W3C home > Mailing lists > Public > www-style@w3.org > April 2014

Re: [css-color] Feedback on the image-orientation CSS property

From: Justin Novosad <junov@google.com>
Date: Thu, 17 Apr 2014 11:49:36 -0700
Message-ID: <CABpaAqT-bfpsPLz36Sb=-rbzu2nAfRkvz=YmS1JEVXgPBjqA4g@mail.gmail.com>
To: "Tab Atkins Jr." <jackalmage@gmail.com>
Cc: fantasai <fantasai.lists@inkedblade.net>, www-style list <www-style@w3.org>
On Thu, Apr 17, 2014 at 11:18 AM, Tab Atkins Jr. <jackalmage@gmail.com>wrote:

> On Thu, Apr 17, 2014 at 11:07 AM, Justin Novosad <junov@google.com> wrote:
> > Not sure I understand Tab's suggestion of having it both in markup and
> CSS.
>
> I'm not suggesting that, though I see how my comment could be read
> that way.  I'm fine with it in CSS, in HTML, or in both.  Any of the
> possibilities are fine with me.
>
> > Does one override the other? Could canvas.drawImage only depend on the
> HTML
> > attribute and not on CSS (to avoid depending on style computation?)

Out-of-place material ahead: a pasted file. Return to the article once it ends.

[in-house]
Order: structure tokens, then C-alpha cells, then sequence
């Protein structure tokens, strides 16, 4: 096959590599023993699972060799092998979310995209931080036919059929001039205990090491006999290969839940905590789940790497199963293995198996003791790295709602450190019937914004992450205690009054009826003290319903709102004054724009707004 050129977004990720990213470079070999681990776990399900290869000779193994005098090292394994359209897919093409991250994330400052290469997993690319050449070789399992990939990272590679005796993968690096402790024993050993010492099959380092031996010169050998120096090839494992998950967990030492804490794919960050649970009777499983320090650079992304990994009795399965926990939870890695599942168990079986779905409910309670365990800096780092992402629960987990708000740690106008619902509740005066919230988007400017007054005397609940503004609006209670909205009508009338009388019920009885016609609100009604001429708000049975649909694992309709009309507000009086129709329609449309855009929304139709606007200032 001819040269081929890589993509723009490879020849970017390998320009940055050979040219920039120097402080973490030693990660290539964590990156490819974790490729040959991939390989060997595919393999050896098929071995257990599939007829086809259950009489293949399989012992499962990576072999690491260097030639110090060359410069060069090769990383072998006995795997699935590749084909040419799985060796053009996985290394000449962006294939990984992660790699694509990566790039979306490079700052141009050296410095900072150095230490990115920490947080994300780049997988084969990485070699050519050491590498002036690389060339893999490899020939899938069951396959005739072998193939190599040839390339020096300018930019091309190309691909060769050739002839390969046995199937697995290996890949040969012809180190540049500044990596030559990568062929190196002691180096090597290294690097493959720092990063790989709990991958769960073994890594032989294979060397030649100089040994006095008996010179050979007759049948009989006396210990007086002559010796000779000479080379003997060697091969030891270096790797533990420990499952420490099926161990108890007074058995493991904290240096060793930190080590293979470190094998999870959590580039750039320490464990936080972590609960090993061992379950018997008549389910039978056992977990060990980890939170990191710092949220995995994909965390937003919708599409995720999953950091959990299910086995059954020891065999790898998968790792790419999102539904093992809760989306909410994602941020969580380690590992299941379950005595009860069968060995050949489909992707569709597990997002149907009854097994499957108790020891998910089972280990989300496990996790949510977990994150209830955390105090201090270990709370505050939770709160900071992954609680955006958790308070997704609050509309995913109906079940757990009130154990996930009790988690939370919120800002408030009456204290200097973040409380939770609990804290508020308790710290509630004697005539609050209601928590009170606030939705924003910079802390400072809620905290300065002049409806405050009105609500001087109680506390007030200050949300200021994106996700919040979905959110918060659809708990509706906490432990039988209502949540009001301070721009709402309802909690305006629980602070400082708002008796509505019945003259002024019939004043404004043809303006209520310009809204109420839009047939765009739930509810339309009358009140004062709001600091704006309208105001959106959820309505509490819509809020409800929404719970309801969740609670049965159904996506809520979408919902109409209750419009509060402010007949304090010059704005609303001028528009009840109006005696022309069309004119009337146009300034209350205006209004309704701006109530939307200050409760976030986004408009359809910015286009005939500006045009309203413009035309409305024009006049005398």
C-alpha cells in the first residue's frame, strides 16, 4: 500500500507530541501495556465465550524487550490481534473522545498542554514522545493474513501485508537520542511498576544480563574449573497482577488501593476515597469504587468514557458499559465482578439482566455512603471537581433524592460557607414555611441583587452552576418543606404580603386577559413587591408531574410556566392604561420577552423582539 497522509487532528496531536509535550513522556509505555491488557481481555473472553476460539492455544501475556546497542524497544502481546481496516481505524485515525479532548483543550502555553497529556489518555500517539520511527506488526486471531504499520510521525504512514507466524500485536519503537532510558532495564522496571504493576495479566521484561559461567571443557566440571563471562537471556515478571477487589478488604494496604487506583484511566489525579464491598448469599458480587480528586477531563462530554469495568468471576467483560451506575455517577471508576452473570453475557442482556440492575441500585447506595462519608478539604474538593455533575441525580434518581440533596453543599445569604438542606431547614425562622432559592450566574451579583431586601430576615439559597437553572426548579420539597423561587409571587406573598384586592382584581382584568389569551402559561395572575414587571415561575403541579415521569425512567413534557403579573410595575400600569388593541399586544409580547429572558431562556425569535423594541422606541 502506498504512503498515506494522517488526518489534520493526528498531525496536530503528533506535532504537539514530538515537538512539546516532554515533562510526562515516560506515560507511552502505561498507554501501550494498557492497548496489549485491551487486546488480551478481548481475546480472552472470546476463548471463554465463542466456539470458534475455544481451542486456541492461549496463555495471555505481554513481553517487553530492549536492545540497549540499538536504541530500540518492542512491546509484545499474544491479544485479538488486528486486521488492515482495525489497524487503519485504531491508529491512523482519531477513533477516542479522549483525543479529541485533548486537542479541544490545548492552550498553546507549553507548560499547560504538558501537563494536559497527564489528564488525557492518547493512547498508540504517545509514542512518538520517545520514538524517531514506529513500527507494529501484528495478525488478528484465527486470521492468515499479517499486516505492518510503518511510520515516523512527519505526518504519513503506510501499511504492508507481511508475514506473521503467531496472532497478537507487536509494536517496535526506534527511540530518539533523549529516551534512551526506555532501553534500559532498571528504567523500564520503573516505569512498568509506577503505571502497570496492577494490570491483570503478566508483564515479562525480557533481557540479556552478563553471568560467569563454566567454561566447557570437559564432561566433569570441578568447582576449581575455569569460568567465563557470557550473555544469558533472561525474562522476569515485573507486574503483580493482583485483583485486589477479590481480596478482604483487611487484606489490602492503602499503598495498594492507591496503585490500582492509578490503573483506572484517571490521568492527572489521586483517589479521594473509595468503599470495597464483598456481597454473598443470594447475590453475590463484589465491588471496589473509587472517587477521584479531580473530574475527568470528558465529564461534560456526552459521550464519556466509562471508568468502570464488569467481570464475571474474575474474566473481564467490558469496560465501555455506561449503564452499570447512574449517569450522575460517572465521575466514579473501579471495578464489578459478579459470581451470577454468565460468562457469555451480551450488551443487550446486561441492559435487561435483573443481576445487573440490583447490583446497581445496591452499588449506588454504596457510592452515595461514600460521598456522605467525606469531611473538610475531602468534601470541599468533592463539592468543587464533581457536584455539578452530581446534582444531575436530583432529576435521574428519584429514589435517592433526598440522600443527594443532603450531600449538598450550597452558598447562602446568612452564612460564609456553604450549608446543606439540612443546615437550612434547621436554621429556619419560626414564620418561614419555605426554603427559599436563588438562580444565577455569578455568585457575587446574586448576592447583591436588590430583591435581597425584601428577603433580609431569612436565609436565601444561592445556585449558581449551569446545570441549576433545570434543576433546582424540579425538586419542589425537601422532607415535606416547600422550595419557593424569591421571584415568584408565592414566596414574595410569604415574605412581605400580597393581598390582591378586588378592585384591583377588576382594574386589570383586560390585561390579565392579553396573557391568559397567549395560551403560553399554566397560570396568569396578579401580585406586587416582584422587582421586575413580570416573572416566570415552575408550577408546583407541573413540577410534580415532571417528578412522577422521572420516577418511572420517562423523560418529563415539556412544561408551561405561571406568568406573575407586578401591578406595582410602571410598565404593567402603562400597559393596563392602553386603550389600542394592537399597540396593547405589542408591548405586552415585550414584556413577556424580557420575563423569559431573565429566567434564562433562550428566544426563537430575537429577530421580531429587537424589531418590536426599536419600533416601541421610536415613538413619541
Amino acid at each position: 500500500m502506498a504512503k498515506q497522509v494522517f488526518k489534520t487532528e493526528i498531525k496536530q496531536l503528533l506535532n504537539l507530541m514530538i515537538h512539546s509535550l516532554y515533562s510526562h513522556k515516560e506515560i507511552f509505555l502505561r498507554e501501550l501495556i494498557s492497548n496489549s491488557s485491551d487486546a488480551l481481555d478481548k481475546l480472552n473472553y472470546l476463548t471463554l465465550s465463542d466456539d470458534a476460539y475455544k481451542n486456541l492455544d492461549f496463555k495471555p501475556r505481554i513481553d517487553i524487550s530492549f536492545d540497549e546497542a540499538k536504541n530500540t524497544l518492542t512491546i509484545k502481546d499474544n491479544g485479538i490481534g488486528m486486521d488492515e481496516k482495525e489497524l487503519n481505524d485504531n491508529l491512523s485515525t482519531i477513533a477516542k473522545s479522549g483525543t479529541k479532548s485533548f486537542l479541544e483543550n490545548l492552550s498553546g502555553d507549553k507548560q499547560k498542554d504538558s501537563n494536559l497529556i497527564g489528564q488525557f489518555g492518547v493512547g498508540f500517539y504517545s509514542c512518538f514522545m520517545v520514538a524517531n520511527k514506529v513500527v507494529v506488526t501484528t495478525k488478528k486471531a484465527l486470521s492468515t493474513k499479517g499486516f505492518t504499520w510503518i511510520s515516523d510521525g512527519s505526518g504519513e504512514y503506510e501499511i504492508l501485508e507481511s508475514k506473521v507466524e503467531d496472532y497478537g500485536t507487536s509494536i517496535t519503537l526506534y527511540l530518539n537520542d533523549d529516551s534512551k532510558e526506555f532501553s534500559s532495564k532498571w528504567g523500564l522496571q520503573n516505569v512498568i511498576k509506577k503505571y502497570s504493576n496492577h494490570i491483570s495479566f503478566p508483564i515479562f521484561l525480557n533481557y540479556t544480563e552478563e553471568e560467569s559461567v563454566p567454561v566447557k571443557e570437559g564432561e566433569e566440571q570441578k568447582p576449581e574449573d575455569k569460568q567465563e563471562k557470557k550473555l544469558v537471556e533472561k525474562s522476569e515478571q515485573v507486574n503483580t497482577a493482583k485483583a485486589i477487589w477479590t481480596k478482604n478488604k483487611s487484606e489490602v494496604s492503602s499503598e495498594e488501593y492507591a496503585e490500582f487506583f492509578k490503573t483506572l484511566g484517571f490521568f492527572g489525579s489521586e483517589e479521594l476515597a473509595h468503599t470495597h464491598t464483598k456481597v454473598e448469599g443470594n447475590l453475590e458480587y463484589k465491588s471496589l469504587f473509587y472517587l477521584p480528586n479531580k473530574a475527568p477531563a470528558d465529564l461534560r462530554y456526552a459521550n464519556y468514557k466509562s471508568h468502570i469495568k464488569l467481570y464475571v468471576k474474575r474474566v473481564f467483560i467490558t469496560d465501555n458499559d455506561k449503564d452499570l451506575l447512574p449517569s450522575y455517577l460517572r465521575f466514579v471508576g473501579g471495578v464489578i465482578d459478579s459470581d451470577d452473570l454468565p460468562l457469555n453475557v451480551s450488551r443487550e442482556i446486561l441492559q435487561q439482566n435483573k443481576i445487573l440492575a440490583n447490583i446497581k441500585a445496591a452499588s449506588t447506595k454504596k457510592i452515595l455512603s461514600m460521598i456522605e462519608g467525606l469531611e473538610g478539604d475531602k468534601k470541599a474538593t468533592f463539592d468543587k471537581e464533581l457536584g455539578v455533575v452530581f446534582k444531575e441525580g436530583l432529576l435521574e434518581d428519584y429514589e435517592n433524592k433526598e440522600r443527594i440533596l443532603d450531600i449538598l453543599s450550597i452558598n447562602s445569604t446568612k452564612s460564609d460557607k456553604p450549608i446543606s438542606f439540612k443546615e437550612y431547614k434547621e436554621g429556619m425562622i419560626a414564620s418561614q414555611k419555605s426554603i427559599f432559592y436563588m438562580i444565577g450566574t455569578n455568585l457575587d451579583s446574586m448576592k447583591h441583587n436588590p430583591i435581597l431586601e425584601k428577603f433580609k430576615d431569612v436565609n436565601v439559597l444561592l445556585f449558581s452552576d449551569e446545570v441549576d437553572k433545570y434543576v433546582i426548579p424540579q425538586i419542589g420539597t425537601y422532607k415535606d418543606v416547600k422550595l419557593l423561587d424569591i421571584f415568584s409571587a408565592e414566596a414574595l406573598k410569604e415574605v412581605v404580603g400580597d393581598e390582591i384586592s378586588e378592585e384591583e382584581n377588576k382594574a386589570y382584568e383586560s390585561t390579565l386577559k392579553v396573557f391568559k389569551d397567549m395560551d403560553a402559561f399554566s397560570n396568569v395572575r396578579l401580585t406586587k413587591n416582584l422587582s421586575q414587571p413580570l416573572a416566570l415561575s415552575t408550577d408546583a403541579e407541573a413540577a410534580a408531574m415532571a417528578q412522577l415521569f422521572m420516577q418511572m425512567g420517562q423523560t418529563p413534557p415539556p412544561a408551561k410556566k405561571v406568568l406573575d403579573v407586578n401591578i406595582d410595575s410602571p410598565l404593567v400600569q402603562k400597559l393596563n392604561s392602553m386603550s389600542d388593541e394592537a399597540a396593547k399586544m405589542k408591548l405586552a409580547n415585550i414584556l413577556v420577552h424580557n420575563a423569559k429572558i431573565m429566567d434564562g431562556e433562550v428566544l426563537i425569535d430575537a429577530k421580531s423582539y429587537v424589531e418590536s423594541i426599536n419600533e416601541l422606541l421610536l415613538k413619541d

>
> If we had both, I'd probably design it so that the HTML feature won
> (the CSS one would supply a "default" orientation, which could be
> explicitly overridden by the document language).  Then canvas and
> similar things could look at just HTML when something was explicitly
> specified.
>

Doing that would offer a solution to the canvas/WebGL problem without
foregoing the convenience of CSS. But I worry it would be too confusing.
Past experience: canvas width/height in CSS vs. markup
http://stackoverflow.com/questions/2588181/canvas-is-stretched-when-using-css-but-normal-with-width-height-properties


> ~TJ
>
Received on Thursday, 17 April 2014 18:50:05 UTC

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